How to Get the Strength & Power to Lift More Weights
Weight training can be an addictive past time. For many outsiders, there seems to be little entertainment involved in the numbers and statistics involved with lifting heavy lumps of metal. Weightlifting enthusiasts, though, understand that there is something bordering on obsession as you seek to put on a little bit more muscle or add a few more pounds to your personal best. Increasing your strength and power and lifting more weight is something anyone can do, provided you lift sensibly and are prepared to work hard.
Lift heavier. The best way of increasing your strength and power on a lift is to lift heavier weights. Instead of focusing on increasing repetitions, try to increase the weight you are lifting whenever you feel comfortable with your current personal best.
Lift less. If you are looking to increase your figures in a particular lift, you need to reduce your repetitions. Do too many repetitions and too many sets in a workout and you will be too tired to produce the kind of maximum effort you need to lift more than you have done before.
Lift correctly. Proper form will enable you to lift more weight and will help you avoid injuries, so learn the correct technique. In addition, lift explosively, lifting the weight as fast as you can, before lowering the weight in slow, controlled fashion for maximum benefit.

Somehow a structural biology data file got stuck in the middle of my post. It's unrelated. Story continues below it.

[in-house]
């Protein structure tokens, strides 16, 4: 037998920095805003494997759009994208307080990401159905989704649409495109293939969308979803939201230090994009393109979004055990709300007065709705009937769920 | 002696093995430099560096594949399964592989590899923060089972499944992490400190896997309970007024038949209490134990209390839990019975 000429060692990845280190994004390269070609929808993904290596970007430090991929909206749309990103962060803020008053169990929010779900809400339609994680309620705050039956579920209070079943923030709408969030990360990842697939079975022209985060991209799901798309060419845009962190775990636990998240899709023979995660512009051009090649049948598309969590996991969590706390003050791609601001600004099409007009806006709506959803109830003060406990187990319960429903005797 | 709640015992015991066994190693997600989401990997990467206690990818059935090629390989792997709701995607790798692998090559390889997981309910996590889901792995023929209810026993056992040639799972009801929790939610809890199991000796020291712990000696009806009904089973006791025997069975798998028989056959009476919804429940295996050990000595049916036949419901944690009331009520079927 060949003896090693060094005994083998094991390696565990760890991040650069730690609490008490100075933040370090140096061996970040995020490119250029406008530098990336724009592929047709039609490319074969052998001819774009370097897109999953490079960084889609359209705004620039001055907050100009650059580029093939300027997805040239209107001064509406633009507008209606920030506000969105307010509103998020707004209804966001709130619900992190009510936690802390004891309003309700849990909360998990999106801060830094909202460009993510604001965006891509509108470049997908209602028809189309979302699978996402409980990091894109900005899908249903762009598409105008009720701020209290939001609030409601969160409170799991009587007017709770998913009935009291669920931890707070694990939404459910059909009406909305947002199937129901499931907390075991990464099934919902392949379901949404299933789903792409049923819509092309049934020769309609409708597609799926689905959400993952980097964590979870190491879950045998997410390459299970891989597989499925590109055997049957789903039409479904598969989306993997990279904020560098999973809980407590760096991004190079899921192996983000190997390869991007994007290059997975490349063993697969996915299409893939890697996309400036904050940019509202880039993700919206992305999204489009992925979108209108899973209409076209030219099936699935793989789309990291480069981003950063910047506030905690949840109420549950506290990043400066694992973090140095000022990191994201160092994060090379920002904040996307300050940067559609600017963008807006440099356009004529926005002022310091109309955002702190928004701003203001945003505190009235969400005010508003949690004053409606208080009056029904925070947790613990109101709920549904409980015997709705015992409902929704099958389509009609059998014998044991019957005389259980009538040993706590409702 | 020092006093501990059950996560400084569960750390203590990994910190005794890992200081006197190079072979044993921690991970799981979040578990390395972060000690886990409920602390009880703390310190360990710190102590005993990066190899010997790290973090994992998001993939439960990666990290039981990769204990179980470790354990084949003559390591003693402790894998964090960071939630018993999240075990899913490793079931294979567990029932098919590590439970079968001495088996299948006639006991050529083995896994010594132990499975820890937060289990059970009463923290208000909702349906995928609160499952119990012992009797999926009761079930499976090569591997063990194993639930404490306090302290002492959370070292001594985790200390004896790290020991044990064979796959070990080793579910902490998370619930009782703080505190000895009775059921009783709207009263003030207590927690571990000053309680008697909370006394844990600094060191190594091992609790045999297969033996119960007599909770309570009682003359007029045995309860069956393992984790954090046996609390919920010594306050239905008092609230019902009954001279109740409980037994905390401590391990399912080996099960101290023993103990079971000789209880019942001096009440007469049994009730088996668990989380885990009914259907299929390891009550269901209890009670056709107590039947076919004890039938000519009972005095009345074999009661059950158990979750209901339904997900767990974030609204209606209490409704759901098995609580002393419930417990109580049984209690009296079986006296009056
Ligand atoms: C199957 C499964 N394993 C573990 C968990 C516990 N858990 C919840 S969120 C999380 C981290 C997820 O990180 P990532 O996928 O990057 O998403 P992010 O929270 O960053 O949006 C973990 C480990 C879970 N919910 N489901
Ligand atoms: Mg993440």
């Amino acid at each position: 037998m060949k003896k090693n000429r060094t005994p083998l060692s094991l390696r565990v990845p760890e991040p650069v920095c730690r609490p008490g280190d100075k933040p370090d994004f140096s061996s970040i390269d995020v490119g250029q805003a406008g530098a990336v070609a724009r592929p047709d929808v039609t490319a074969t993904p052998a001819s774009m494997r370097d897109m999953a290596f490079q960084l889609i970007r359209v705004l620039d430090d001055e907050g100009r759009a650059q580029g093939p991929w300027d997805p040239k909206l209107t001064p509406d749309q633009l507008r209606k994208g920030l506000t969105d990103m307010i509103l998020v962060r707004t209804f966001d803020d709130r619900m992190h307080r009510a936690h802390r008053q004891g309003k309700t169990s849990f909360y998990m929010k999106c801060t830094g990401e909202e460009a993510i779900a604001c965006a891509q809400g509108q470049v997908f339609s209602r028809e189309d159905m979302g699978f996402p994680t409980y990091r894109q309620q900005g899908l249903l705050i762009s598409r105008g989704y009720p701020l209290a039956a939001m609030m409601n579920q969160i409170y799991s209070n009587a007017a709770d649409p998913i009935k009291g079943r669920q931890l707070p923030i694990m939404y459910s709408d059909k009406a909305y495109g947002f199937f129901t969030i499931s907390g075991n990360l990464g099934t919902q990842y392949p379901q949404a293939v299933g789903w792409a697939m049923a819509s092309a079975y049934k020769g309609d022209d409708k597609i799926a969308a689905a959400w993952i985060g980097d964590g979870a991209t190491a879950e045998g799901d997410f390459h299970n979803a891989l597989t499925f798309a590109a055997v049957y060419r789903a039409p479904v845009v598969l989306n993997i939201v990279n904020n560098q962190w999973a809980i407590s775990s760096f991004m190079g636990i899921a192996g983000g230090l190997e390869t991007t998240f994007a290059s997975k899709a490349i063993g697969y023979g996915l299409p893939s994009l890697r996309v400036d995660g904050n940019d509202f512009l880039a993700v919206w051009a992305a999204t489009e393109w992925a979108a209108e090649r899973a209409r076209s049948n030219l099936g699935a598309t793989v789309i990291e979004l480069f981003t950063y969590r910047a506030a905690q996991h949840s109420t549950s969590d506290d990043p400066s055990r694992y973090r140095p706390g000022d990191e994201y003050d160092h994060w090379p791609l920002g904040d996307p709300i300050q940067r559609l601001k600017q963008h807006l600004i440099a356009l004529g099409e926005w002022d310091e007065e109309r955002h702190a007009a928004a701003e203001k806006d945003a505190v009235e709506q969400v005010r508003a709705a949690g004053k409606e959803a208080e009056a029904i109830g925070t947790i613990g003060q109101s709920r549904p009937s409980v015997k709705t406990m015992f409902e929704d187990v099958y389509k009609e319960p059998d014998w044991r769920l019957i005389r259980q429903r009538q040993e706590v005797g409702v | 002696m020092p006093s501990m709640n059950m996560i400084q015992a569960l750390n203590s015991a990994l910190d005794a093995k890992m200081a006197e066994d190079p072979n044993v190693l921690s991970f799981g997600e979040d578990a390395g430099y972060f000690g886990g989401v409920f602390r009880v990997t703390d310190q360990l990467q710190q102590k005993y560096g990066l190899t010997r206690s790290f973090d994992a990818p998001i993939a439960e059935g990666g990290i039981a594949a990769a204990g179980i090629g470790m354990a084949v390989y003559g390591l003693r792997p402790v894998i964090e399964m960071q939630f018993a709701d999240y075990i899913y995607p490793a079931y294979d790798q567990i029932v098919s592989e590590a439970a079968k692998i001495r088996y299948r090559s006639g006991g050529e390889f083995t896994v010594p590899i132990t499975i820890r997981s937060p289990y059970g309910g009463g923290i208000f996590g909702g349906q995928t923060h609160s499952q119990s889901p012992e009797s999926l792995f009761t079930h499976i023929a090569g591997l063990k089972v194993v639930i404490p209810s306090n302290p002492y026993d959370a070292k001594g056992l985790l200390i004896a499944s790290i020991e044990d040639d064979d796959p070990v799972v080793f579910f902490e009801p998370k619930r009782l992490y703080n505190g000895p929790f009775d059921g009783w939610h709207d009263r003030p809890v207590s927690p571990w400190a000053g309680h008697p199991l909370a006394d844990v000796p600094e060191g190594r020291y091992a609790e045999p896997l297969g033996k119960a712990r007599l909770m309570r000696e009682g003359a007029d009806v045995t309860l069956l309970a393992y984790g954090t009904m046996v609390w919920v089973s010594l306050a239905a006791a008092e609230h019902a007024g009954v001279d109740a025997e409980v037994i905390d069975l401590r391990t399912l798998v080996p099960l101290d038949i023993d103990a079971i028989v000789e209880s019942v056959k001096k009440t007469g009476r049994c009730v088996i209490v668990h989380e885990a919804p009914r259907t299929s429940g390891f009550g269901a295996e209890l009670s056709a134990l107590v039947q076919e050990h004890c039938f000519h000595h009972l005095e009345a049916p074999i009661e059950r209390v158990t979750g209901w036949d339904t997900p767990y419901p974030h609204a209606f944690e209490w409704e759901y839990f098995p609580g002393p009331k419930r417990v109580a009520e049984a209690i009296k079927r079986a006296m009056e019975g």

Add variety. While the best way to improve your deadlift is to do deadlifts, at some point you might reach a plateau where you cannot improve further doing the same thing as your body becomes accustomed to the movement. Add unilateral movements such as split squats to improve the strength in your secondary muscles, before returning to your normal routine.
Get an experienced coach or workout partner to help you at the gym. Motivation is important when it comes to strength training, as is correct form. You can injure yourself badly if you try and lift more than you are used to with incorrect form.
Listen to your body. You need to get sufficient rest for your muscles to repair themselves, as the exertion of weight lifting causes microtears in the muscle fiber that then repair themselves, strengthening your muscles. If you lift again before they are fully recovered, your performance can suffer; worse, you can injure yourself.
Dom Tsui has been writing professionally since 2000. He wrote for the award-winning magazine, "Pi," and his articles about health and fitness, style and confidence appear on various websites. Tsui works as a lifestyle and confidence consultant and kickboxing instructor. He holds a Bachelor of Arts in English literature from University College in London.